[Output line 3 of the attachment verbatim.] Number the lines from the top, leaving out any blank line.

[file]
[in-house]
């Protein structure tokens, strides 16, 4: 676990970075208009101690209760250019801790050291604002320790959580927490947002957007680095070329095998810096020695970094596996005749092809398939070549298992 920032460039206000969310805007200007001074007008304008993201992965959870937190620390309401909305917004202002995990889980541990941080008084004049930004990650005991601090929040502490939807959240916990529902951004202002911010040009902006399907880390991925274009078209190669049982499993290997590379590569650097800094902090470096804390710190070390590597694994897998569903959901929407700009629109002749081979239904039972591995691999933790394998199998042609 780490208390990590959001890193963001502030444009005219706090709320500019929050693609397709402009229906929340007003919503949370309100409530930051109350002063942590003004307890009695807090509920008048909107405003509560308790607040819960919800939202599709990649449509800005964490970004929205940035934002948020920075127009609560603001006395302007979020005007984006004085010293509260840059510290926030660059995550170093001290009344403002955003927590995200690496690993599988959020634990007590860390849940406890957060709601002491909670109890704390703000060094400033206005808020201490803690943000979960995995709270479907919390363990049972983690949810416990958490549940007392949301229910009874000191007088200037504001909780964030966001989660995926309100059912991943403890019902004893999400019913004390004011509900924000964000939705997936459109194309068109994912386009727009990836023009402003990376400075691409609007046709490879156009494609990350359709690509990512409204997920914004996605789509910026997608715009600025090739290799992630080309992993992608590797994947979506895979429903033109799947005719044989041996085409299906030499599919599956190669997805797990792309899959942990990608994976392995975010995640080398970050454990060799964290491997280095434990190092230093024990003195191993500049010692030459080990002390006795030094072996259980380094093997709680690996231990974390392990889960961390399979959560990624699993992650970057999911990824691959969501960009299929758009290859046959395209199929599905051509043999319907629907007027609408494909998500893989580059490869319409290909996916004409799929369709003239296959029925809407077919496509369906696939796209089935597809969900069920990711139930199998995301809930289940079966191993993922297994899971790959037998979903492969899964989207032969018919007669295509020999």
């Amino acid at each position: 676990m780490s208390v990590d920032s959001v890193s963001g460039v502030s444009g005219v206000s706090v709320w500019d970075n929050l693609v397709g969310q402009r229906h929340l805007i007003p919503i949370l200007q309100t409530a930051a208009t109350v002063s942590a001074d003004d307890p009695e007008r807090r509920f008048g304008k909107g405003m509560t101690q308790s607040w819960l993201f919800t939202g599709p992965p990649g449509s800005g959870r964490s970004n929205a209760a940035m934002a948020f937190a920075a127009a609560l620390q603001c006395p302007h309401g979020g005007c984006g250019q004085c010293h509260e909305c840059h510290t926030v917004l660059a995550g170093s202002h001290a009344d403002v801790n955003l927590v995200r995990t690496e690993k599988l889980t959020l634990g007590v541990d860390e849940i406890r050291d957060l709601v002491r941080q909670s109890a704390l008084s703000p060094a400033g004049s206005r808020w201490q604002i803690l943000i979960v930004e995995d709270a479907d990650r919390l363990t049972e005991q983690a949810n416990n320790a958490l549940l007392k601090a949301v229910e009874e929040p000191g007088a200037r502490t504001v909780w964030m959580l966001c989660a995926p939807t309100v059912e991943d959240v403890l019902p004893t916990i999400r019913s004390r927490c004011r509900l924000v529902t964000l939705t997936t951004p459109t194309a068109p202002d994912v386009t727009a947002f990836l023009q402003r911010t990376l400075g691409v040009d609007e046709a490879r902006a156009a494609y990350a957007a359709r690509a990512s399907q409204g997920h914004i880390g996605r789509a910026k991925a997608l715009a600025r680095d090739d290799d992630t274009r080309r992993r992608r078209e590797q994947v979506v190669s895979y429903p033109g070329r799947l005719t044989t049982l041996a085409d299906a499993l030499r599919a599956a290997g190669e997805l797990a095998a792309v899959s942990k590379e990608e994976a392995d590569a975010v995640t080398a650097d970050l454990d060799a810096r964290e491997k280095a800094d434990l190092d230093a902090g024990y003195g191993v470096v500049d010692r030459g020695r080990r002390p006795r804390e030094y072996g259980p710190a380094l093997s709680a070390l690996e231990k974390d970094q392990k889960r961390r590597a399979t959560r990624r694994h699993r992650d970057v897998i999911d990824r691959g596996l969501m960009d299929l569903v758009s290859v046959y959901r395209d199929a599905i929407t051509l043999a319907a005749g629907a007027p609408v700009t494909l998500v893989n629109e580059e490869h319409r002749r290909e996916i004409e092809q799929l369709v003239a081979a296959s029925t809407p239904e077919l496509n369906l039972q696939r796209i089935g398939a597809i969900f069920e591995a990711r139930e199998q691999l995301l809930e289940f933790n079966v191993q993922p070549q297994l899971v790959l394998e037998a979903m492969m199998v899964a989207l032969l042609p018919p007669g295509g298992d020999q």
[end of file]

């Amino acid at each position: 676990m780490s208390v990590d920032s959001v890193s963001g460039v502030s444009g005219v206000s706090v709320w500019d970075n929050l693609v397709g969310q402009r229906h929340l805007i007003p919503i949370l200007q309100t409530a930051a208009t109350v002063s942590a001074d003004d307890p009695e007008r807090r509920f008048g304008k909107g405003m509560t101690q308790s607040w819960l993201f919800t939202g599709p992965p990649g449509s800005g959870r964490s970004n929205a209760a940035m934002a948020f937190a920075a127009a609560l620390q603001c006395p302007h309401g979020g005007c984006g250019q004085c010293h509260e909305c840059h510290t926030v917004l660059a995550g170093s202002h001290a009344d403002v801790n955003l927590v995200r995990t690496e690993k599988l889980t959020l634990g007590v541990d860390e849940i406890r050291d957060l709601v002491r941080q909670s109890a704390l008084s703000p060094a400033g004049s206005r808020w201490q604002i803690l943000i979960v930004e995995d709270a479907d990650r919390l363990t049972e005991q983690a949810n416990n320790a958490l549940l007392k601090a949301v229910e009874e929040p000191g007088a200037r502490t504001v909780w964030m959580l966001c989660a995926p939807t309100v059912e991943d959240v403890l019902p004893t916990i999400r019913s004390r927490c004011r509900l924000v529902t964000l939705t997936t951004p459109t194309a068109p202002d994912v386009t727009a947002f990836l023009q402003r911010t990376l400075g691409v040009d609007e046709a490879r902006a156009a494609y990350a957007a359709r690509a990512s399907q409204g997920h914004i880390g996605r789509a910026k991925a997608l715009a600025r680095d090739d290799d992630t274009r080309r992993r992608r078209e590797q994947v979506v190669s895979y429903p033109g070329r799947l005719t044989t049982l041996a085409d299906a499993l030499r599919a599956a290997g190669e997805l797990a095998a792309v899959s942990k590379e990608e994976a392995d590569a975010v995640t080398a650097d970050l454990d060799a810096r964290e491997k280095a800094d434990l190092d230093a902090g024990y003195g191993v470096v500049d010692r030459g020695r080990r002390p006795r804390e030094y072996g259980p710190a380094l093997s709680a070390l690996e231990k974390d970094q392990k889960r961390r590597a399979t959560r990624r694994h699993r992650d970057v897998i999911d990824r691959g596996l969501m960009d299929l569903v758009s290859v046959y959901r395209d199929a599905i929407t051509l043999a319907a005749g629907a007027p609408v700009t494909l998500v893989n629109e580059e490869h319409r002749r290909e996916i004409e092809q799929l369709v003239a081979a296959s029925t809407p239904e077919l496509n369906l039972q696939r796209i089935g398939a597809i969900f069920e591995a990711r139930e199998q691999l995301l809930e289940f933790n079966v191993q993922p070549q297994l899971v790959l394998e037998a979903m492969m199998v899964a989207l032969l042609p018919p007669g295509g298992d020999q």